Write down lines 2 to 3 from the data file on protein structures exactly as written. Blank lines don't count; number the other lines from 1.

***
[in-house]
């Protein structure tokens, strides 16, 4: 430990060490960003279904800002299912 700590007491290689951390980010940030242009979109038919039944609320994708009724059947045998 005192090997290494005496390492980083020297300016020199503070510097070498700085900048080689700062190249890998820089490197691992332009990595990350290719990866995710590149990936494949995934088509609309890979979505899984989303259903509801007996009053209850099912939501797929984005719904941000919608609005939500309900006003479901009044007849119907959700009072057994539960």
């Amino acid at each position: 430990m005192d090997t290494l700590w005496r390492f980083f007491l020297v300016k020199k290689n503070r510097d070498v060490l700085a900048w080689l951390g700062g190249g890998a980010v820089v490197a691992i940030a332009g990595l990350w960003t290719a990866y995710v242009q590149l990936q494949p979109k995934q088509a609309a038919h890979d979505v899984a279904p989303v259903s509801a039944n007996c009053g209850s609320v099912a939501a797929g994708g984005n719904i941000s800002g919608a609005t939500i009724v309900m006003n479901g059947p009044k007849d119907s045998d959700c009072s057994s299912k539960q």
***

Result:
């Protein structure tokens, strides 16, 4: 430990060490960003279904800002299912 700590007491290689951390980010940030242009979109038919039944609320994708009724059947045998 005192090997290494005496390492980083020297300016020199503070510097070498700085900048080689700062190249890998820089490197691992332009990595990350290719990866995710590149990936494949995934088509609309890979979505899984989303259903509801007996009053209850099912939501797929984005719904941000919608609005939500309900006003479901009044007849119907959700009072057994539960």
């Amino acid at each position: 430990m005192d090997t290494l700590w005496r390492f980083f007491l020297v300016k020199k290689n503070r510097d070498v060490l700085a900048w080689l951390g700062g190249g890998a980010v820089v490197a691992i940030a332009g990595l990350w960003t290719a990866y995710v242009q590149l990936q494949p979109k995934q088509a609309a038919h890979d979505v899984a279904p989303v259903s509801a039944n007996c009053g209850s609320v099912a939501a797929g994708g984005n719904i941000s800002g919608a609005t939500i009724v309900m006003n479901g059947p009044k007849d119907s045998d959700c009072s057994s299912k539960q």